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Suzuki Shônen (1848-1918)
Wren and old pine covered with snow
Signed: Rôryûkan Shônen Senshi hitsu
Seals: Shônen, .. (top) & Ichihen hyôshin zaigyoku .. (bottom)
Technique: sumi, some yellow and gofun on paper 126 x 29.8
Date: Winter of 1909 (at the bottom)
Mounting: bronze damask and beige silk and ceramic rollers by Kiyomizu Rokubei IV (1847-1920)
211 x 43.2
Box: signed in the winter of 1909, Rôryûkan Shônen Senshi dai
Condition: very good

Shônen’s life-style is reflected in his paintings: bold and full of self-confidence.
He was the son and pupil of the Kyoto Shijô artist Suzuki Hyakunen (1825-1891). At a very early age he already achieved great skill and worked in a spontaneous, bold and impromptu manner. In 1881 he succeeded Kôno Bairei (1844-1895) at the Kyôto Art Academy, teaching Northern Chinese painting, where he taught until 1888. In 1886 he also started teaching at the Kyôto Prefectural School of painting, the same school he attended as a pupil. In his later years Shônen was an extremely influential person in the Kyôto art circles.

Roberts p. 167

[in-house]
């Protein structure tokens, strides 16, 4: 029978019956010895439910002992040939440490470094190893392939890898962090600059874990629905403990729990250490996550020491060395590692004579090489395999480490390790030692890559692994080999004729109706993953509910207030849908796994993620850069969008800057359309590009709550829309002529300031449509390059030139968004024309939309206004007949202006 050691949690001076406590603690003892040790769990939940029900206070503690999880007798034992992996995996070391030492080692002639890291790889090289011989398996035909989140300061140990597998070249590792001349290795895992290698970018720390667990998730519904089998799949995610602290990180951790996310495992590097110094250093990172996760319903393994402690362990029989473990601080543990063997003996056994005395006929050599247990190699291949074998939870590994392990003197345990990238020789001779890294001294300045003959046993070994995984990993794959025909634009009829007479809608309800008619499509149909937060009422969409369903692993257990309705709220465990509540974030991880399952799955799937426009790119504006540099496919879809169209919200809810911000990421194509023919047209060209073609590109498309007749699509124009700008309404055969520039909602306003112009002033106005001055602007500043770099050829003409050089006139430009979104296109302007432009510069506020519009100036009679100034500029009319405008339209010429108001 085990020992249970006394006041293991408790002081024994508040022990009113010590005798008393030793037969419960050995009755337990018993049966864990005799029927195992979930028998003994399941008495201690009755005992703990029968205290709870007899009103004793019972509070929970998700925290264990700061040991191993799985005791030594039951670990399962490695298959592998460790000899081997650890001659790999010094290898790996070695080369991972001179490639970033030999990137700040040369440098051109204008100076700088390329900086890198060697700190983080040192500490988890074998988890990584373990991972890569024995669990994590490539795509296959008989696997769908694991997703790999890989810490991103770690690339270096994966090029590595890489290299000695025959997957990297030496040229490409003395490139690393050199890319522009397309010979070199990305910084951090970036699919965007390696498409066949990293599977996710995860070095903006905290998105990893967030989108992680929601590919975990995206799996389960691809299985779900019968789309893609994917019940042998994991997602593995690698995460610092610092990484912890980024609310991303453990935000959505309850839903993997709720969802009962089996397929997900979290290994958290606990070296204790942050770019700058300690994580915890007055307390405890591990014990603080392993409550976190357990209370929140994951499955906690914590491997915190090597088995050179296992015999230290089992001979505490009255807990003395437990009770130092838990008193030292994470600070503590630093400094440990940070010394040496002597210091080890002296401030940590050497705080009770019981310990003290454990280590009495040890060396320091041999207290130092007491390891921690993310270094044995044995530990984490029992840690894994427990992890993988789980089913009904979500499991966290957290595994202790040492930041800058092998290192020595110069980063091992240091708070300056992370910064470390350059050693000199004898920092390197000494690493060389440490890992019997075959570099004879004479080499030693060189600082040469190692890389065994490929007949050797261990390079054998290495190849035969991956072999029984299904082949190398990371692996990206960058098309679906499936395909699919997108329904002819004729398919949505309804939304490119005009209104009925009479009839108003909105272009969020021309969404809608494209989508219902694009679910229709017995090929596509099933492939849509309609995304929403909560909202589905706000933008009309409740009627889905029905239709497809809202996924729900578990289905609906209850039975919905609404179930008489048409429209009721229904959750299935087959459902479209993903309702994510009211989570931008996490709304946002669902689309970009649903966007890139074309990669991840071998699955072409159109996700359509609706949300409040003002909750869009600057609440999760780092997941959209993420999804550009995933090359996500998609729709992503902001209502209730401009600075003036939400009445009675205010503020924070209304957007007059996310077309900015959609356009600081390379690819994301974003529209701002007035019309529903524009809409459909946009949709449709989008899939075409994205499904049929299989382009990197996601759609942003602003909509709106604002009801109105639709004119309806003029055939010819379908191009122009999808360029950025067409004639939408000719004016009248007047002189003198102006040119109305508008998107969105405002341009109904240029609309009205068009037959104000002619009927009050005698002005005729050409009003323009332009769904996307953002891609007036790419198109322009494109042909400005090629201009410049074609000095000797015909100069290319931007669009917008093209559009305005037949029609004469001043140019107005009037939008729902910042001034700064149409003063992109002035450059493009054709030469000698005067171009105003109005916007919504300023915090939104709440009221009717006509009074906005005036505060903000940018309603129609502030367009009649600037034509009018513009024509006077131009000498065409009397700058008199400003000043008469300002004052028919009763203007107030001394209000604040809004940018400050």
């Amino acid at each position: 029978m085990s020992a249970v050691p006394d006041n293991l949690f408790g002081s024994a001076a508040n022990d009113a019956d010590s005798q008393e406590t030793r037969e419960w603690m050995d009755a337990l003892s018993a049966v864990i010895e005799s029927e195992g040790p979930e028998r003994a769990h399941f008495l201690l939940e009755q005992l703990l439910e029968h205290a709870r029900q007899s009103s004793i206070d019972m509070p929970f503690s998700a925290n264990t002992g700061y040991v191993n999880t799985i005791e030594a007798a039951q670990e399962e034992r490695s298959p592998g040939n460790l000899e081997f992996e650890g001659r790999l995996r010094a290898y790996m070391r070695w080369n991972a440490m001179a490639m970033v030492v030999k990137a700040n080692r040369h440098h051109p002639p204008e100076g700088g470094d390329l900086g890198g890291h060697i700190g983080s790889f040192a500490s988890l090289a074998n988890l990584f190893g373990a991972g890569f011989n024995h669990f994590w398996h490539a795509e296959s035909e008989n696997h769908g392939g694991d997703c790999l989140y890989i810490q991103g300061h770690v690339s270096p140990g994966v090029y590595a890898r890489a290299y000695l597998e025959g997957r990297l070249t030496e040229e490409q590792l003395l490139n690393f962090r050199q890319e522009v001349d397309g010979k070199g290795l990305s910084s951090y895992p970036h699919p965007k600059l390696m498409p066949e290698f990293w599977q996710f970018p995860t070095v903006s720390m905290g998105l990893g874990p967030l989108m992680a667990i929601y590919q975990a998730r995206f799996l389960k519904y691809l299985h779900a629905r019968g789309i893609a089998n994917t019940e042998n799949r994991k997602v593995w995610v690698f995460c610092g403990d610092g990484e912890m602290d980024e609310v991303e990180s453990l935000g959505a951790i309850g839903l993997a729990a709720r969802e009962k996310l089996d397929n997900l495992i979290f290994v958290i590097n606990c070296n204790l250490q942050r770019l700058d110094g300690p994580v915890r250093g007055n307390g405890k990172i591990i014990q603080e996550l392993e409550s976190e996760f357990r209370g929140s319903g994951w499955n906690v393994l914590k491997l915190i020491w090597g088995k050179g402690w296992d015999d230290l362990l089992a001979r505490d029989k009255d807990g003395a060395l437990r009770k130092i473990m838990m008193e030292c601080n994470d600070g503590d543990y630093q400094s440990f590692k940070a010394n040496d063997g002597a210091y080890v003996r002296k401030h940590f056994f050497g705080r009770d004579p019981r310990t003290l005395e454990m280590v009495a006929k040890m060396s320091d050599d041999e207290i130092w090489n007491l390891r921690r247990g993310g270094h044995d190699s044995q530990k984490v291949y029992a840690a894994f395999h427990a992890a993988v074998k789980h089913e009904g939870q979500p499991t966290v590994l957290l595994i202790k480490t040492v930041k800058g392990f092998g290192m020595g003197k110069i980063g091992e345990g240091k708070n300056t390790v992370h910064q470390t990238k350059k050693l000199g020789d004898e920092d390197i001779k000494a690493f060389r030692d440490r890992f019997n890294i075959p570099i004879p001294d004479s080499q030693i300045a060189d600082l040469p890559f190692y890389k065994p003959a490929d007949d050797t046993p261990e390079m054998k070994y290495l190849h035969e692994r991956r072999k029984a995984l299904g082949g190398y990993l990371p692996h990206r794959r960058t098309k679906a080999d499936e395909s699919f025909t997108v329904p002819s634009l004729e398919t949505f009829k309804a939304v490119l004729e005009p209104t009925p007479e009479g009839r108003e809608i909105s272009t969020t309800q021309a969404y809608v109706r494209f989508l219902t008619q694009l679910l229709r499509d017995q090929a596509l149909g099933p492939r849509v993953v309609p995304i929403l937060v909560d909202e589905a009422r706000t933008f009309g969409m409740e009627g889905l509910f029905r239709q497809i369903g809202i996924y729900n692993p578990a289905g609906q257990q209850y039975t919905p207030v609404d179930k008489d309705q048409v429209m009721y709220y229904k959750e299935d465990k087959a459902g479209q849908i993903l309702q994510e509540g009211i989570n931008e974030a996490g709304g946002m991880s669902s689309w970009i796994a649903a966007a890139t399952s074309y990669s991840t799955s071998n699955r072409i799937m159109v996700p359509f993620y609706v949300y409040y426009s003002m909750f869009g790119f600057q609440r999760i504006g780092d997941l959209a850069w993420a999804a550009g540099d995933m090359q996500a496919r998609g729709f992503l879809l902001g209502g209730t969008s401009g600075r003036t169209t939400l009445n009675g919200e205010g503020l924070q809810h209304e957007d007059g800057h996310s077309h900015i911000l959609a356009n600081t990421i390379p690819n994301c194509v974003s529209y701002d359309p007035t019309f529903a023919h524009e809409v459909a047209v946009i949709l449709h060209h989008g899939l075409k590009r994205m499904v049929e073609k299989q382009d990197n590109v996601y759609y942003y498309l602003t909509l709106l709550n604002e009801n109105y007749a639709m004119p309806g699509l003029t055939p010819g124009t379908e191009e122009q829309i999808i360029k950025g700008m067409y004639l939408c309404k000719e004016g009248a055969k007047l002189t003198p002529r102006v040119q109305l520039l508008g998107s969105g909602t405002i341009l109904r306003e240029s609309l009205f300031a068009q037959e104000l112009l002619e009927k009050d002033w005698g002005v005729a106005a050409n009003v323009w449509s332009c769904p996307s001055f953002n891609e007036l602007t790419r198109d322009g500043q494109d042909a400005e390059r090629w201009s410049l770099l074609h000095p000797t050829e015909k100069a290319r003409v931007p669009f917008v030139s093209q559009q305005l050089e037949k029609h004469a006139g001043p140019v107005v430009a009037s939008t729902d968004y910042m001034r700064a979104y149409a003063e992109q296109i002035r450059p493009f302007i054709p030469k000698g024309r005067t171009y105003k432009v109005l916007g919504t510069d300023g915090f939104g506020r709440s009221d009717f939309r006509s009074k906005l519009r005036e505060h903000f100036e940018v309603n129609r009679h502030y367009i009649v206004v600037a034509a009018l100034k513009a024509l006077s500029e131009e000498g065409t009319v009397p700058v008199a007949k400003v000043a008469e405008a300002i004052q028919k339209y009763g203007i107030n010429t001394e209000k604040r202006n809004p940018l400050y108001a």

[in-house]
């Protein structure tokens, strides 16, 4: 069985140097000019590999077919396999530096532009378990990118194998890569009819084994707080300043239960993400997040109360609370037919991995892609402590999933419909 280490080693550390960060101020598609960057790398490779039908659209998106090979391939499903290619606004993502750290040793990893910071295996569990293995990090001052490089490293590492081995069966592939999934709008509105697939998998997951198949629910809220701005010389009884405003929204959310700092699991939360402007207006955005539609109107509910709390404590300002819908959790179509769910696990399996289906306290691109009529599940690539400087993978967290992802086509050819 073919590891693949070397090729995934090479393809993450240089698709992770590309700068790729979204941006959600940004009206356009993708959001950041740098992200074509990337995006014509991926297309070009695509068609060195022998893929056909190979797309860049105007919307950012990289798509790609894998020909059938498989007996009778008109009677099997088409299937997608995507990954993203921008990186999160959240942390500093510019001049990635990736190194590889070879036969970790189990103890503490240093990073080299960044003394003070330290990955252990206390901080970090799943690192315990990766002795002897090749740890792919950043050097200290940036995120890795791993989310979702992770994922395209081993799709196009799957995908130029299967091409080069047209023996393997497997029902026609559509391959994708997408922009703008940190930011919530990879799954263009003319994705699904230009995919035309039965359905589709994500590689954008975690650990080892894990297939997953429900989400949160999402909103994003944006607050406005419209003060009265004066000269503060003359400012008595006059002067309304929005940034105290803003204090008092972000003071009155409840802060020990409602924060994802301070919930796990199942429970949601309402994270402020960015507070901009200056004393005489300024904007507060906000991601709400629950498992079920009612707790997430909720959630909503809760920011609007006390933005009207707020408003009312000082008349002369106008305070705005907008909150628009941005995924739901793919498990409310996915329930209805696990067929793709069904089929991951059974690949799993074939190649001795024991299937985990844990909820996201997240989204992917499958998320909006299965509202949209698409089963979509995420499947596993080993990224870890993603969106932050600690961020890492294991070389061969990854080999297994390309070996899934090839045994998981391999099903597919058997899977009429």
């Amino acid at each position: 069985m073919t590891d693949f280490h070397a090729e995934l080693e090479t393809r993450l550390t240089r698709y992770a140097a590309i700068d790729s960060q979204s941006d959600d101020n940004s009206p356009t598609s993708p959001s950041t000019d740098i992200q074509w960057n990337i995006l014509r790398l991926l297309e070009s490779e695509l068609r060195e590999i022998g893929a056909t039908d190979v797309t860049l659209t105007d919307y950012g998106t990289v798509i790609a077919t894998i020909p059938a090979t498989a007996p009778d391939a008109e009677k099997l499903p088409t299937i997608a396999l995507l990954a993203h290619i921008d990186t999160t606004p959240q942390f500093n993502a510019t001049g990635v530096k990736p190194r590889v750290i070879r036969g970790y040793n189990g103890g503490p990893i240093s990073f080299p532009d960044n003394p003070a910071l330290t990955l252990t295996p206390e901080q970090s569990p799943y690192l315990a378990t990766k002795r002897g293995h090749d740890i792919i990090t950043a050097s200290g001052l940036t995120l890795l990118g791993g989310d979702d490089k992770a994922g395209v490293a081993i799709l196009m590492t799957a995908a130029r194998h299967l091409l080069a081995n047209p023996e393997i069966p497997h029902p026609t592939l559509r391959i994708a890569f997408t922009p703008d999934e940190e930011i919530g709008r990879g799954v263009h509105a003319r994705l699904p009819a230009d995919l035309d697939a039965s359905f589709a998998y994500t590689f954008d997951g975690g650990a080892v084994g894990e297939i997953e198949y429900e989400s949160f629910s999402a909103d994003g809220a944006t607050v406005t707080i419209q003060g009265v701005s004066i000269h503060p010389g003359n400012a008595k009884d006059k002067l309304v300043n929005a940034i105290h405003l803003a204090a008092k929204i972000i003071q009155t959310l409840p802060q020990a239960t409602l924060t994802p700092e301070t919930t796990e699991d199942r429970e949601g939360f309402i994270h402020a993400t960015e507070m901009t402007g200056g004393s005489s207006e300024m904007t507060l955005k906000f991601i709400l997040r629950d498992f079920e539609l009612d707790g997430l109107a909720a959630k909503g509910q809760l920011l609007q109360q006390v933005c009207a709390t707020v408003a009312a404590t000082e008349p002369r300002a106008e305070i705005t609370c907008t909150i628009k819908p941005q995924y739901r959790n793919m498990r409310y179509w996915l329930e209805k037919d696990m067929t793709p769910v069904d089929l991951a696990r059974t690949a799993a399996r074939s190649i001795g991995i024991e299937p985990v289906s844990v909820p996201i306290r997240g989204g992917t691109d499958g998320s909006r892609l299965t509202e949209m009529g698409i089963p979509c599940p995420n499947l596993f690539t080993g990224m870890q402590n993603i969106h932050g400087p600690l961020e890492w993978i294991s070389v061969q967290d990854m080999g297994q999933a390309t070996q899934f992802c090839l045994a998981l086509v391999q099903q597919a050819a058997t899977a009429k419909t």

Araki p. 2792
Aburai. p. 218
Morioka & Berry ‘99 p. 106-111
Morioka & Berry ‘08

Rokubei IV (Shôrin) was the first son of Rokubei III (Shôun). He studied painting with Shiokawa Bunrin (1801-1877). After his father’s death he inherited the family title in 1883. He was a close friend of Tomioka Tessai (1836-1924) and of Kôno Bairei (1844-1895). Rokubei IV was a great promoter of kyôyaki and already in 1884 he established the Ceramics Commercial and Industrial Association. He actively studied design and participated in the Yûtôen, organized by Asai Chû (1856-1907) and in the Kabikai, presided over by Kamisaka Sekka (1866-1942).

In 1913 he retired due to poor health, transferring the title of the family to his second son Kuritarô, who became Rokubei V (Shôrei) (1875-1959). He then took the artist’s name Rokkyo. The style of Rokubei IV is quiet and elegant, reflecting his own refined character. His works are considered the best among all the works of the succeeding Rokubei generations.

Sekka, Kyoto 2003 p. 326